February 4, 2002
Sonic roller coaster causes fans to scream
You think it's hard to be a Sonics fan this season? It most decidedly is . . . but it's doubly hard having to write about this team that seems to find new ways to defy logical reasoning every time out. After all, the Sonics may be jerking your emotions around, but your opinions aren't recorded for posterity and others to mock. I have to face the fact that as soon as words come off my keyboard and onto the internet they're quite often already outdated.
Two and a half weeks ago, I wrote about the Sonics' horrendous play in losing a comfortable 13-point lead at halftime in Denver. I wrote bitterly about Nate McMillan's coaching and wondered whether the Sonics might ever again beat a quality team. Unsurprisingly, that precipitated four wins in five games, as the Sonics headed out on the road with impressive results. Optimism abounded in the city of Seattle, as fans started wondering about playoff matchups and whether it was possible the Sonics could make the Western Conference Finals. Quite logically, the Sonics returned home for a three game homestand and . . . dropped all three games, including arguably their most embarrassing loss to the season, losing another 13-point lead, this one after three quarters, by giving up 41 fourth-quarter points to the NBA's worst team, the Chicago Bulls.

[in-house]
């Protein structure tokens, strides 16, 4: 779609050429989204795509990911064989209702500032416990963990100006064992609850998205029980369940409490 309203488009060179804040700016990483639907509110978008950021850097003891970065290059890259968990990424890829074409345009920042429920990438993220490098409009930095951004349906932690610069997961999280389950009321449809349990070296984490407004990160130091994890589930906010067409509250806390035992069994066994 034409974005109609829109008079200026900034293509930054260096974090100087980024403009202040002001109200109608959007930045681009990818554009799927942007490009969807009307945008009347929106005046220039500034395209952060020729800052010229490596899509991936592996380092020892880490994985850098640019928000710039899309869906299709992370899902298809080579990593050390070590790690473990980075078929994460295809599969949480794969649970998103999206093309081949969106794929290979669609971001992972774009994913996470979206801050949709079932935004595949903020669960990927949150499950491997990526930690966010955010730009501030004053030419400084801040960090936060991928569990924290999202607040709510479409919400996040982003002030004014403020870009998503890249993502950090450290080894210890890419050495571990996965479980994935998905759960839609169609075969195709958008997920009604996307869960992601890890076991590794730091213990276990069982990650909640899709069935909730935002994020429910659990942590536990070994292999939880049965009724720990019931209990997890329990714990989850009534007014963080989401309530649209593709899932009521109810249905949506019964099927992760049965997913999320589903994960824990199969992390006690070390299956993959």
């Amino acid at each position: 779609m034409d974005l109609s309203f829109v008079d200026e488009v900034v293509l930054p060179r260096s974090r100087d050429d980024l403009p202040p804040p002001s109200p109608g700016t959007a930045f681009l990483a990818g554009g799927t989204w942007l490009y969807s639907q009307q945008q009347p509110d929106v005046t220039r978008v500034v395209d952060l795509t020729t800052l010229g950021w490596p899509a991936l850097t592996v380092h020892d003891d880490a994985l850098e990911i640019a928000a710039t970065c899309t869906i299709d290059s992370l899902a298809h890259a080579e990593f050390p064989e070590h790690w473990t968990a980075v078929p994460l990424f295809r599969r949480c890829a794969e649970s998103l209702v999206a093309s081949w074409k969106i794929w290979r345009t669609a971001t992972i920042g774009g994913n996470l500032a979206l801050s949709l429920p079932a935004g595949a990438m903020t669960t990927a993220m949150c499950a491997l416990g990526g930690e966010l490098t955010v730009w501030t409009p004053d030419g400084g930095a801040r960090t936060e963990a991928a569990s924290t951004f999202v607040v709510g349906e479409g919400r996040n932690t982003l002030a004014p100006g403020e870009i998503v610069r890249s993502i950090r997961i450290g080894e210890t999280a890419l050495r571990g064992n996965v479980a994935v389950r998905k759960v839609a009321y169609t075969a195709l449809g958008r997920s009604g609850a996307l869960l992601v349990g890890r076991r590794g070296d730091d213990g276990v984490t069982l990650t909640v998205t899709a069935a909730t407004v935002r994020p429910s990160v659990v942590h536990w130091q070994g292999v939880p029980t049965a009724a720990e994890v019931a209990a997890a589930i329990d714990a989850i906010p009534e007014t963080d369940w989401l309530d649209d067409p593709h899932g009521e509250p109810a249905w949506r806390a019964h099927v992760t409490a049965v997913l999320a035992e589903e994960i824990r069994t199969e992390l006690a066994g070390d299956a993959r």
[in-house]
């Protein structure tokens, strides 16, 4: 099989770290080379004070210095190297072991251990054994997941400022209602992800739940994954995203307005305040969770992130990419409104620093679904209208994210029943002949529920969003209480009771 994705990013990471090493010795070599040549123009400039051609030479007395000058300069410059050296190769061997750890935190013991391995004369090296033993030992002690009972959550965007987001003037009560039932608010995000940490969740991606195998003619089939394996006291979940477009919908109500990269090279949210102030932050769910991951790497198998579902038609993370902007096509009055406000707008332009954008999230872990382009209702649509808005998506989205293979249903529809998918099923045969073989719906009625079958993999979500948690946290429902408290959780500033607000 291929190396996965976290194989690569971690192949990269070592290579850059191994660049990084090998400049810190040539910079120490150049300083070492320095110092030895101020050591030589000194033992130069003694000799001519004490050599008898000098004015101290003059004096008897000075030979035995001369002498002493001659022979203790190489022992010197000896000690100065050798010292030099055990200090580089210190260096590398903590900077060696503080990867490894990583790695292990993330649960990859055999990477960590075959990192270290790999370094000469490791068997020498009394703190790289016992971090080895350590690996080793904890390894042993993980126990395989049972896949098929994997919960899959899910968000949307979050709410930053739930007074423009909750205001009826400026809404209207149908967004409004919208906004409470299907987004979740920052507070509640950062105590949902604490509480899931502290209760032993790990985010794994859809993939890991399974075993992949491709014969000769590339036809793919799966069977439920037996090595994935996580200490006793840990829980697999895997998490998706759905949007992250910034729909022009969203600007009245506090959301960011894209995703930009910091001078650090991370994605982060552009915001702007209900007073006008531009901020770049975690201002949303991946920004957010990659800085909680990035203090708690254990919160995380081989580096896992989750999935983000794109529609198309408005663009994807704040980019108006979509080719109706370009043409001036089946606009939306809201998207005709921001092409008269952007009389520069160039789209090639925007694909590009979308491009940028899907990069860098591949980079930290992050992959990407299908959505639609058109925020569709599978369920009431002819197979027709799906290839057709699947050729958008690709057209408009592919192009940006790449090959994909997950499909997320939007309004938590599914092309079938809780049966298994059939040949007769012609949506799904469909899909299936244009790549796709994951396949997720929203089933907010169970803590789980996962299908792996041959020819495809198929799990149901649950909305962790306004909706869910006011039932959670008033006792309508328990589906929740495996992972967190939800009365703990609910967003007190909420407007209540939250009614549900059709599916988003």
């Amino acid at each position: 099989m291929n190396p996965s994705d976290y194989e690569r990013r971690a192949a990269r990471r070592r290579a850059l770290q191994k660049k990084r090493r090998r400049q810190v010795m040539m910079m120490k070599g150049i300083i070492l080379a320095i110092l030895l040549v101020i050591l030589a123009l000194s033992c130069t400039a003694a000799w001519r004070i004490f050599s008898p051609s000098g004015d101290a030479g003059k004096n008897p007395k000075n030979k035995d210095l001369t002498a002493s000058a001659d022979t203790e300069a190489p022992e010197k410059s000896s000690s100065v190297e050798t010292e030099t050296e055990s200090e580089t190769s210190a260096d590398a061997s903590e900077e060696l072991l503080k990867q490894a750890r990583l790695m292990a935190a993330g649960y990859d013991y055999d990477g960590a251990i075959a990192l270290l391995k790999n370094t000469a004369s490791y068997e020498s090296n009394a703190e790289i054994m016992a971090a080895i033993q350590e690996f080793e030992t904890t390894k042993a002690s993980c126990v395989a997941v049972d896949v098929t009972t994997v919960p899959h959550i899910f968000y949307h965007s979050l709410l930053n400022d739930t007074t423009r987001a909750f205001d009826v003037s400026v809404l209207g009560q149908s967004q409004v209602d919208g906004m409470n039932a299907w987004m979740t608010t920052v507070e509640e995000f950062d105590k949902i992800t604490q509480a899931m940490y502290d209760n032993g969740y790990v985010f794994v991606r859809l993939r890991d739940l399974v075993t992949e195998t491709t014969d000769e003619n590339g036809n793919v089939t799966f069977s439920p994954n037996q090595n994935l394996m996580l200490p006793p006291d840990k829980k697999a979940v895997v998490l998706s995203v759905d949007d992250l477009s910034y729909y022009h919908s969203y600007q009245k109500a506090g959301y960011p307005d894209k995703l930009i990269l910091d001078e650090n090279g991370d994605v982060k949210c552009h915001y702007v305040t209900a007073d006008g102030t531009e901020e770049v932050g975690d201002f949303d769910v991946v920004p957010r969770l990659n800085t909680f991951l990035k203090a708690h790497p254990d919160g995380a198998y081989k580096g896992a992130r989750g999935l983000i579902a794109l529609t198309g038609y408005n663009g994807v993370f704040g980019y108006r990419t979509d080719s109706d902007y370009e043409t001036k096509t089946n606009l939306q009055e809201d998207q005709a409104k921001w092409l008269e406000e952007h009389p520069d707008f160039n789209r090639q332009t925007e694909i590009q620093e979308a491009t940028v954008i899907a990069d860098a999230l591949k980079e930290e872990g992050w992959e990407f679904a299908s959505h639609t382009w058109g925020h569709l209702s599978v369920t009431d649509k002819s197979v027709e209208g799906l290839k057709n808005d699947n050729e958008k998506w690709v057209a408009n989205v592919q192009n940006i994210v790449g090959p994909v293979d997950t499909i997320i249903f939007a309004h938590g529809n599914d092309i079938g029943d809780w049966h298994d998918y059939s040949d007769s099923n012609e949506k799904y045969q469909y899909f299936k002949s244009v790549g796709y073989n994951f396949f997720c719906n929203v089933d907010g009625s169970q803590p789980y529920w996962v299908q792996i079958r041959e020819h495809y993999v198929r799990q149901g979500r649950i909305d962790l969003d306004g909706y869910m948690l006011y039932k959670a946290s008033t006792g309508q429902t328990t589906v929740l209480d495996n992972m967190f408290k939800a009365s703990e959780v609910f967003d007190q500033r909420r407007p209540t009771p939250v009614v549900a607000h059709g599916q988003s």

To quote Jim Mora, "Playoffs? Playoffs? We'll be lucky to win another game!"
Fortunately, with an 82 game season, the Sonics will win another game. The playoffs are another question. A week ago, they were the sixth seed; now the Sonics are number nine and a half game away from the tenth slot.
The more pressing issue for the time being is getting to the All-Star break, which will mercifully pause the season next weekend. The Sonics play twice between now and then, heading to Oakland to take on the Golden State Warriors and then returning home for the second of a back-to-back against the team they trail by one-half game for the eighth seed, the Phoenix Suns.
I could sit here and write about how the Sonics will probably fail to bring their best effort in those two games, extending their losing streak to a season-high five games before fans get to seriously ponder why Steve Francis is starting ahead of Gary Payton. I could write about how McMillan's inability to motivate the team for a must-win game against Chicago indicates that his growth as a coach has not been nearly as fast as one might have hoped or expected. I could write about the fact that Rashard Lewis' inability to step up his effort in any of these games indicates that he should be dealt as opposed to receiving a max contract. I could write about how the Sonics dearth of big men dooms them.
But I know that if I write those things, not 24 hours later the Sonics will play an excellent game against the Golden State Warriors, they'll follow it up with a victory against the Suns in front of a raucous home crowd, and will hit the break on Cloud Nine. Not that this outcome would upset me, of course, but I'd prefer to avoid looking like an incompetent moron in print.